POWERPLANT

CARPENTER, MAINTENANCE

CARPENTER, MAINTENANCE— Continued

Performs the carpentry duties necessary to construct and m aintain
in good repair building woodwoik and equipm ent such as bins, cribs,
counters, benches, partitions, doors, floors, stairs, casings, and trim m ade
of wood in an establishm ent. Work involves m ost of the follow ing: Plan­
ning and layin g out of work from blueprints, drawings, m odels, or verbal
instructions; using a variety of carpenter’s handtools, portable power tools,

and standard m easuring instruments; m aking standard shop computations
relating to dimensions of work; and selecting m aterials necessary for the
work. In general, the work of the m aintenance carpenter requires
rounded training and experience usually acquired through a form al ap­
prenticeship or equivalent training and experience.




18

ELECTRICIAN, M TEN CE
AIN AN

H
ELPER, M TEN CE TRADES—Continued
AIN AN

Performs a variety of electrical trade functions such as the in­
stallation, maintenance, or repair of equipment for the generation, dis­
tribution, or utilization of electric energy in an establishment. Work
involves most of the following: Installing or repairing any of a variety of
electrical equipment such as generators, transformers, switchboards, con­
trollers, circuit breakers, motors, heating units, conduit systems, or other
transmission equipment; working from blueprints, drawings, layouts, or
other specifications; locating and diagnosing trouble in the electrical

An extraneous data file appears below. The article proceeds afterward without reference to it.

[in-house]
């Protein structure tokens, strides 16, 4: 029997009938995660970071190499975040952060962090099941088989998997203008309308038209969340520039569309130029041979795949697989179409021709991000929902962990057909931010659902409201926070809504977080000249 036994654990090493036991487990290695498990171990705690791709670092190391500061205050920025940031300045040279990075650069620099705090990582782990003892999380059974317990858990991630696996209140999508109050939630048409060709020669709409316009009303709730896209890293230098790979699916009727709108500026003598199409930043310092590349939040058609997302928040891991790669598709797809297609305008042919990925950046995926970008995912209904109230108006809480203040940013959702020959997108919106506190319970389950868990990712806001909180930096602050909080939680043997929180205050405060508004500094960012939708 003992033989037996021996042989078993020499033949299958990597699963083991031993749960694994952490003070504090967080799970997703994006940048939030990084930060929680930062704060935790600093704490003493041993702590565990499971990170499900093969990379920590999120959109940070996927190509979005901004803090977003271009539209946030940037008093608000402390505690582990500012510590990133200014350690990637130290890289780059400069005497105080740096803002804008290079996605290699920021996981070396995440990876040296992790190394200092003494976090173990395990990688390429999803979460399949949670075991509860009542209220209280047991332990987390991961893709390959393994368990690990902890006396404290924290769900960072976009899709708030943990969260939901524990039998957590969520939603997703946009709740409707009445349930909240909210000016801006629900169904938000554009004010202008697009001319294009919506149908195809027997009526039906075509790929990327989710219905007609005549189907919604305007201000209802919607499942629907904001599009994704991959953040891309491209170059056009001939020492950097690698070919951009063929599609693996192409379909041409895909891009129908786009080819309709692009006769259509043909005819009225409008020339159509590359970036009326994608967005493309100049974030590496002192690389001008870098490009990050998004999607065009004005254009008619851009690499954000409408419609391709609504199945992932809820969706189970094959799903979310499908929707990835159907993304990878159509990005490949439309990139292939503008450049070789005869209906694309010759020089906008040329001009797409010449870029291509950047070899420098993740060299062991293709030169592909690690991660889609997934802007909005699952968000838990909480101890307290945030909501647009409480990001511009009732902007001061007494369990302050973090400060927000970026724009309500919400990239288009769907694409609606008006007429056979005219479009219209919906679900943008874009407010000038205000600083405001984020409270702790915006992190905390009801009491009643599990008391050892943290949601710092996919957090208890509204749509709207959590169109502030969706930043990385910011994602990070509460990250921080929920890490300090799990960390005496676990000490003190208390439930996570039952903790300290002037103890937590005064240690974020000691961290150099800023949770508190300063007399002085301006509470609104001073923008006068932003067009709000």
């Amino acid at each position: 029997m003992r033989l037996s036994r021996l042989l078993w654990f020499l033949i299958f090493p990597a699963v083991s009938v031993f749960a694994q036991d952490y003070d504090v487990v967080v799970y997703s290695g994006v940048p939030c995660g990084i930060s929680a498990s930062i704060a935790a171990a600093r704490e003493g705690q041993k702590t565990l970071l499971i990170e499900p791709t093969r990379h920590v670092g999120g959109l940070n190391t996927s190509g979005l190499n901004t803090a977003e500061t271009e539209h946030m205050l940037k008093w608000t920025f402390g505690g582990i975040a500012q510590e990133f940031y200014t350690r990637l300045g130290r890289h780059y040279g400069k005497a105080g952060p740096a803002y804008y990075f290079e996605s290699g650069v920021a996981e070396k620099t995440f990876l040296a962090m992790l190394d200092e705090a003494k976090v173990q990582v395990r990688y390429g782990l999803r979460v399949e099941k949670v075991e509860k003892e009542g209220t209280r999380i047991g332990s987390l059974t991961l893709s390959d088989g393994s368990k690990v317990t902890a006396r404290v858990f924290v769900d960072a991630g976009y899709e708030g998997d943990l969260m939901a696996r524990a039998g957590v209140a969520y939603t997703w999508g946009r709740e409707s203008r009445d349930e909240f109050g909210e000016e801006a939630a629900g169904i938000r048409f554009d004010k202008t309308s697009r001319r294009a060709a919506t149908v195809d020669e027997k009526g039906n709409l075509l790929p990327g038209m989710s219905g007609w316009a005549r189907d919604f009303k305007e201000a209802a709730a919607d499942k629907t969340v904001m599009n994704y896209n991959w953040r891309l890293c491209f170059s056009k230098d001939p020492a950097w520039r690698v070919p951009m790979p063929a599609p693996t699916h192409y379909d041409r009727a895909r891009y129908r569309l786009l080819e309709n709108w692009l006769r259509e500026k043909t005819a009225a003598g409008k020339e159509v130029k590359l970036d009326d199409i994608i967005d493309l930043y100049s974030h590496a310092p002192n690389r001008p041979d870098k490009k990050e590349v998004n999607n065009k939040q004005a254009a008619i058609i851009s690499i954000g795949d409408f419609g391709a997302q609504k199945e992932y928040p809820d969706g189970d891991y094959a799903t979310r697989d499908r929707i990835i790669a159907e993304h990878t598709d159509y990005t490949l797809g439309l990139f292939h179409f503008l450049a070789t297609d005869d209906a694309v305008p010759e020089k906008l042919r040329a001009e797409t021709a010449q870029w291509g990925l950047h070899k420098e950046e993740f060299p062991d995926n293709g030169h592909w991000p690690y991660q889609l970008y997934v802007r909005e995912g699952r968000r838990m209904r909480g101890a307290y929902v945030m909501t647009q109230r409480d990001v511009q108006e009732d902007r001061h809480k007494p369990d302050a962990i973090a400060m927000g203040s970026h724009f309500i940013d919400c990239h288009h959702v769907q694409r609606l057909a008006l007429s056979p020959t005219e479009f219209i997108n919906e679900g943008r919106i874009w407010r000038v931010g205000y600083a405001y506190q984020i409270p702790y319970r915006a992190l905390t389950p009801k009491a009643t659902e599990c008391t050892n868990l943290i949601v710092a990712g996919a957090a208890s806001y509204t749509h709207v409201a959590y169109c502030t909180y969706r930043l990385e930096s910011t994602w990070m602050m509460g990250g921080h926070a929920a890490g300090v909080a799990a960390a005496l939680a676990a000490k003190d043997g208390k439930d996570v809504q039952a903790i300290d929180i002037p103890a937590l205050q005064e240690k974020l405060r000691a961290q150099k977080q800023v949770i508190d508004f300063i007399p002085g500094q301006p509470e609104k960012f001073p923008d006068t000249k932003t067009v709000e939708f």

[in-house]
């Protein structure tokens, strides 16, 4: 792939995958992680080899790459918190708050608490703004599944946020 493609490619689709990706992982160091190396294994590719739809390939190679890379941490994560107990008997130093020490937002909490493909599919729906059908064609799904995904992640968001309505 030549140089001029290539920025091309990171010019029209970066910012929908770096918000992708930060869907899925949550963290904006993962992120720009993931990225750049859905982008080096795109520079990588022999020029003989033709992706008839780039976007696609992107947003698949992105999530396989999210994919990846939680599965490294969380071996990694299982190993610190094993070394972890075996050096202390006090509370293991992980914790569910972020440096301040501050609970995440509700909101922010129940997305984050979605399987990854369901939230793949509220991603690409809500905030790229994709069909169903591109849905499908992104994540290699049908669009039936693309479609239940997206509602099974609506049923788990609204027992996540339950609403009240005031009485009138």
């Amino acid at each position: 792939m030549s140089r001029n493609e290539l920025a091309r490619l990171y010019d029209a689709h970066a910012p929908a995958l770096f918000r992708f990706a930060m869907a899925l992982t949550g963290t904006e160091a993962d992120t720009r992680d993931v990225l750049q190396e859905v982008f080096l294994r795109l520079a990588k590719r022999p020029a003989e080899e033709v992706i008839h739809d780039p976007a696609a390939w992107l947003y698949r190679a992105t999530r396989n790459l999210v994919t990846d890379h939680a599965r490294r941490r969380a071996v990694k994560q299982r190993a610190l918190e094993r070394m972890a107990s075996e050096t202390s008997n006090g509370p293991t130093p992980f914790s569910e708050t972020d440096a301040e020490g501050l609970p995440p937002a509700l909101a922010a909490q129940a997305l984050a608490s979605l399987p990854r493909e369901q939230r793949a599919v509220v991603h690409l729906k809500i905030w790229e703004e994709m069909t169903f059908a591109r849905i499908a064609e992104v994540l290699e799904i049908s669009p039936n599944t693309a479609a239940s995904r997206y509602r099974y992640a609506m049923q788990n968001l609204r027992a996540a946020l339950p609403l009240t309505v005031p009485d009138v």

system or equipment; working standard computations relating to load
requirements of wiring or electrical equipment; and using a variety of
electrician's handtools and measuring and testing instruments. In general,
the work of the maintenance electrician requires rounded training and
experience usually acquired through a formal apprenticeship or equivalent
training and experience.

a woiker supplied with materials and tools; cleaning working area, ma­
chine, and equipment; assisting journeyman by holding materials or tools;
and performing other unskilled tasks as directed by journeyman. The kind
of work the helper is permitted to perform varies from trade to trade: In
some trades the helper is confined to supplying, lifting, and holding ma­
terials and tools and cleaning working areas; and in others he is permitted
to perform specialized machine operations, or parts of a trade that are
also performed by workers on a full-time basis.

EN IN E STATIONARY
G E R,
Operates and maintains and may also supervise the operation of
stationary engines and equipment (mechanical or electrical) to supply the
establishment in which employed with power, heat, refrigeration, or
air-conditioning. Work involves: Operating and maintaining equipment
such as steam engines, air compressors, generators, motors, turbines,
ventilating and refrigerating equipment, steam boilers and boiler-fed
water pumps; making equipment repairs; and keeping a record of operation
of machinery, temperature, and fuel consumption. May also supervise
these operations. Head or chief engineers in establishments employing
more than one engineer are excluded.

M
ACHINE-TOOL OPERATOR, TOOLRO M
O
Specializes in the operation of one or more types of machine
tools, such as jig borers, cylindrical or surface grinders, engine lathes,
or milling machines, in the construction of machine-shop tools, gages,
jigs, fixtures, or dies. Work involves most of the following: Planning
and performing difficult machining operations; processing items requiring
complicated setups or a high degree of accuracy; using a variety of pre­
cision measuring instruments; selecting feeds, speeds, tooling, and oper­
ation sequence; and making necessary adjustments during operation to
achieve requisite tolerances or dimensions. May be required to recognize
when tools need dressing, to dress tools, and to select proper coolants
and cutting and lubricating oils. For cross-industry wage study purposes,
machine-tool operators, toolroom, in tool and die jobbing shops are ex­
cluded from this classification.
MACHINIST, M TEN CE
AIN AN

FIREM
AN, STATIONARY BO R
ILE
Fires stationary boilers to furnish the establishment in which
employed with heat, power, or steam. Feeds fuels to fire by hand or